In 2009 the Haitian Parliament attempted to raise the daily minimum wage from about $1.75 to about $5. Many of the owners of assembly plants, which produce largely for North American apparel retailers, pressured then-president René Préval (1996-2001 and 2006-2011) to oppose the increase. Despite militant demonstrations by students and factory workers, Préval eventually won approval for a two-tier system with a minimum wage of about $3 a day for assembly plant employees but $5 a day for other workers. (However, the minimum wage for assembly workers was increased to about $5 a day in October 2010, while in all other sectors it rose to $6.25, according to Haïti Liberté.)

Correction: The increases in the minimum wage are to take effect in October 2012; see Update #1045.

Although the US stayed behind the scenes, the cables show then-US ambassador Janet Sanderson calling for a “more visible and active engagement by Préval” and warning about the risk of “the political environment spiraling out of control.” The $5 a day minimum “did not take economic reality into account,” according to Deputy Chief of Mission David E. Lindwall. Charge d'Affaires Thomas C. Tighe cited studies supposedly showing that a $5 minimum wage “would make the [assembly] sector economically unviable and consequently force factories to shut down.”

Tighe apparently was also monitoring demonstrations by supporters of the wage increase. On Aug. 10 he was at a protest by Port-au-Prince factory workers during which his car was attacked. [At the time an embassy spokesperson called Tighe’s presence at the protest coincidental and said he was not a target of the protesters; see Update #1001]. (HL 5/25/11-5/30/11)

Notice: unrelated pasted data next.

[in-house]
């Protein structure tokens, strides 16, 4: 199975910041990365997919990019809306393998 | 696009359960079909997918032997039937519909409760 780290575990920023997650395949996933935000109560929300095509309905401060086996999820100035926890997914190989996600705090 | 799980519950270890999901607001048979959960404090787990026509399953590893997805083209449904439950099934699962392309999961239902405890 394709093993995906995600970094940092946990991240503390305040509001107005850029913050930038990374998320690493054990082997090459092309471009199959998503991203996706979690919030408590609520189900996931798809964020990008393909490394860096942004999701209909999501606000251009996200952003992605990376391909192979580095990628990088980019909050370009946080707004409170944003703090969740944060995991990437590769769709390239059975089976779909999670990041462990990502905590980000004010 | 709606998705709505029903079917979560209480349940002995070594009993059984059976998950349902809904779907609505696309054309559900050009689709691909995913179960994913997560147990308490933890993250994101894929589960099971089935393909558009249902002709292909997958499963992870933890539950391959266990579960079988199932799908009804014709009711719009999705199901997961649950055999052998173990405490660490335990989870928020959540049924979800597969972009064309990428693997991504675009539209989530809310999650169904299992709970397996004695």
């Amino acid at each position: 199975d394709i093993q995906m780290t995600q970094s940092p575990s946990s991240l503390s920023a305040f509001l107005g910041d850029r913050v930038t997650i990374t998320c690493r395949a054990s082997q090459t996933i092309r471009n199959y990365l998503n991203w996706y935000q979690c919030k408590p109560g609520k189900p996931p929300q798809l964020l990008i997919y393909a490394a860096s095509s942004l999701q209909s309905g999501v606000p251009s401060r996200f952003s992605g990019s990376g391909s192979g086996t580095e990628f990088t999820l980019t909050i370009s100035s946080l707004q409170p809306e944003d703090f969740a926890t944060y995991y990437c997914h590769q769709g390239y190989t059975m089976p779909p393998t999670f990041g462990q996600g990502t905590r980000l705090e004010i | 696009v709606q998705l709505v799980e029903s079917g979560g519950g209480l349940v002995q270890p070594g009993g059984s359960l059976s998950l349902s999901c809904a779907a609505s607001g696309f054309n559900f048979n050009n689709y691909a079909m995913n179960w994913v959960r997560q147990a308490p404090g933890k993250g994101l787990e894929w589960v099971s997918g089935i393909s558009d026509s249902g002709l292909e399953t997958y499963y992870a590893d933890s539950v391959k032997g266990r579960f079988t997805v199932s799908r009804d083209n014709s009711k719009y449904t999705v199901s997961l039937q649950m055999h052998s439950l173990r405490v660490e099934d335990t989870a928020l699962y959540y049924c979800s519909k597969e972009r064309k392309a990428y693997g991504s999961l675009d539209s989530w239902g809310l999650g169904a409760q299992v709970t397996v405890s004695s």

The cables also show the US government’s concern about the Haitian electoral council’s decision to exclude the Lavalas Family (FL) party of former president Jean-Bertrand Aristide (1991-1996, 2001-2004) from legislative elections originally scheduled for February 2010. (The vote was delayed by the January 2010 earthquake and was held in November.) The new US ambassador, Kenneth Merten, warned in December 2009 that FL would look “like a martyr and Haitians will believe (correctly) that Préval is manipulating the election.” Other diplomats expressed similar reservations at a Dec. 1, 2009 meeting of European Union and United Nations representatives with ambassadors from Brazil, Canada, Spain and the US. But the diplomats agreed to provide funds for the vote because “the international community has too much invested in Haiti's democracy to walk away from the upcoming elections, despite its [sic] imperfections,” according to a US cable. (HL 5/25/11-5/30/11)

The cables also show a little-reported relationship between the US embassy and at least some FL politicians. A confidential Feb. 7, 2008 cable, for instance, is devoted to a discussion Ambassador Sanderson had with Rudy Hériveaux, an FL senator representing the West department, which includes Port-au-Prince. Hériveaux “told the ambassador he supports President Preval and his efforts for the political stabilization of Haiti, wants to attract foreign investment… [and] will try to keep planned Lavalas anti-government protests within bounds,” according to the cable. Sanderson noted that the senator’s views are “not widely shared by party grassroots.”

US diplomats also seemed to be on friendly terms with Saurel (sometimes spelled “Sorel”) François, the FL legislative deputy representing eastern Port-au-Prince. A confidential June 5, 2009 cable about student demonstrations for the new minimum wage includes François’ opinion that “the student protesters were apparently being ‘pushed’ by an outside force. He said the protesters’ ever-changing demands concealed a more radical agenda, and he had heard that the students planned to go ‘very far’ to push their demands.” François voted against raising the minimum wage, according to a confidential June 10, 2009 cable.